bomb-sniffing robot
District 22 Council Member Sheri Winer made a passionate plea for passing the resolution referencing the bomb threat that was made to Congregation Micah synagogue the weekend prior to the council meeting.

“My grandson and I are Jewish, as many of you in the room are,” said Weiner.  “I got a phone call as I’m walking out the door to take [him] to Sunday school, and my son-in-law with a quivering voice says to me, ‘Don’t take him, they’ve closed Sunday school.’ There was a bomb threat.”

Despite the resolution being thoroughly discussed and approved in committee, a move was made to defer action on the resolution. The move to defer failed by a vote of 15 in favor and 24 against. After more discussion the measure passed overwhelmingly with only one "no" vote and four abstentions.  District 12 Council Member Ginny Welsch was the only "no" vote. 

That Ginny Welsch would vote no is no surprise. While we have a lot of left-leaning progressives serving in the Metro Council, thankfully there is only one Ginny Welsch. While the Council is liberal, it is not totally nuts.  Ginny Welsch is by far the most radical member of the Metro Council. She has a consistent history of attempting to defund the police and votes against the police at every opportunity. There is no vote that she could cast that would surprise me. In 2020 she sponsored a budget amendment that would have slashed the funding for the Police by 40%.  Thankfully, she is one of a kind and no one is following her lead. She did not speak during the debate on the bill. 

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Wednesday, December 27, 2023

If you were forced to build a public sidewalk or a make payment to the in-lieu of sidewalk fund, you are eligible for a refund.

 by Rod Williams, Dec. 27, 2023- If you were forced to build a public sidewalk or a make a payment to the in-lieu of sidewalk fund, you are eligible for a refund. Follow this link to claim your refund.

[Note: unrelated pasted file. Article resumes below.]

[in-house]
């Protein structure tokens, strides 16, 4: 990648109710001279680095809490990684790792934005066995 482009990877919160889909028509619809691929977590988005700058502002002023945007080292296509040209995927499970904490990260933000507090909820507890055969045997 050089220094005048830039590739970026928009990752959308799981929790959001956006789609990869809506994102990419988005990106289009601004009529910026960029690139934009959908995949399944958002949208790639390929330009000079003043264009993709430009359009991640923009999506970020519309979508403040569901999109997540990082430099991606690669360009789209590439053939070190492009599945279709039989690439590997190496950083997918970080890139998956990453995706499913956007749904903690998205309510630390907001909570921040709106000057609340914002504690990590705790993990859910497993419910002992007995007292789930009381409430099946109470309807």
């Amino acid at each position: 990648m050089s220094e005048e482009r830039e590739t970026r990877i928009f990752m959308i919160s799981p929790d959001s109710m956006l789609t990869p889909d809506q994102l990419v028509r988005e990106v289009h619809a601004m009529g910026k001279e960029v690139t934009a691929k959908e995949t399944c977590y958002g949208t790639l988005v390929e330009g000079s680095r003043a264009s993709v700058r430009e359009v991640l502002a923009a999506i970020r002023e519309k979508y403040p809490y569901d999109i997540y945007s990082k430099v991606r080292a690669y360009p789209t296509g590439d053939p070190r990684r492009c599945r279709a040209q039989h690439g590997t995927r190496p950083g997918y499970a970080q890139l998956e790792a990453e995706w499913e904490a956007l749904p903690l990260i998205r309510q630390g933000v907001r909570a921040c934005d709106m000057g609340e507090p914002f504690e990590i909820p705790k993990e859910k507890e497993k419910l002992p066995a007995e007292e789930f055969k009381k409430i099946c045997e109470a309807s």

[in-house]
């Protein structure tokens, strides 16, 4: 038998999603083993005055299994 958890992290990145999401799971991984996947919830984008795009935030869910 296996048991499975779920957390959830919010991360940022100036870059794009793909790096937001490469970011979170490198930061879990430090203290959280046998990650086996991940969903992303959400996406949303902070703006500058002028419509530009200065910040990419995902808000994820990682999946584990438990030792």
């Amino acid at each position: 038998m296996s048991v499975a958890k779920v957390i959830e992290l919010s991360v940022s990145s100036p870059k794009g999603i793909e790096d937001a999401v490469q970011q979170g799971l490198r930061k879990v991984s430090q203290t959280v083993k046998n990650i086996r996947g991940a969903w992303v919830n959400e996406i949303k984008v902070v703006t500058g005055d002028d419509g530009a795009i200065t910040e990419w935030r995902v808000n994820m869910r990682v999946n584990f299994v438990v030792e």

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Tuesday, December 26, 2023

U.S. national debt soars in 2023; per-taxpayer burden reaches $100,000

By Casey Harper, The Center Square, Dec.26, 2023- The U.S. national debt continued to soar in 2023, surpassing $33 trillion.

It's still rising rapidly.

The U.S. Treasury Department estimates the national debt at $33.87 trillion, but the deficit figures for December could put the figure over $34 trillion.

For fiscal year 2023, which began on Oct. 1, 2022, and ended Sept. 30, 2023, the deficit rose about $1.7 trillion. The federal government spent $6.13 trillion while total revenue was only $4.44 trillion, according to the Treasury Department.

While the Treasury normally tracks the deficit by the fiscal year, a look at the monthly Treasury Department reports shows the federal government borrowed about $1.65 trillion this calendar year, not counting the unreleased data from December.

Deficits have spiked in recent years, topping a trillion dollars per year during the COVID-19 pandemic. While deficits have decreased from that peak, they still remain higher than before the pandemic began.

As The Center Square previously reported, the rough debt estimate and rough U.S. population estimate means every American would owe about $100,000 just to pay off the debt in full and not including ongoing operations of the federal government.

Interest payments on the national debt alone will soon be the biggest expense for the federal government. Several federal programs face insolvency in the coming decade, such as the trust funds for Medicare, Social Security and highway maintenance.

Federal projections show the national debt will be twice as large as the U.S. economy within 30 years.

“By the end of 2023, federal debt held by the public equals 98 percent of GDP,” the U.S. Congressional Budget Office said in July. “Debt then rises in relation to GDP: It surpasses its historical high in 2029, when it reaches 107 percent of GDP, and climbs to 181 percent of GDP by 2053.”

Experts did celebrate the passage of the Fiscal Responsibility Act, a bipartisan bill the president signed in June that cut spending over the next 10 years.

“In 2023, Congress and the President approved $1.3 trillion of ten-year deficit reduction – consisting of more than $1.6 trillion of savings and roughly $350 billion of costs,” the Committee for a Responsible Federal Budget said in a statement. “This has been a monumental year for fiscal policy with the enactment of the bipartisan Fiscal Responsibility Act – the largest deficit reduction measure implemented in a dozen years.”

Despite the growing burden on taxpayers, the federal debt has not been a primary topic of debate among 2024 presidential candidates.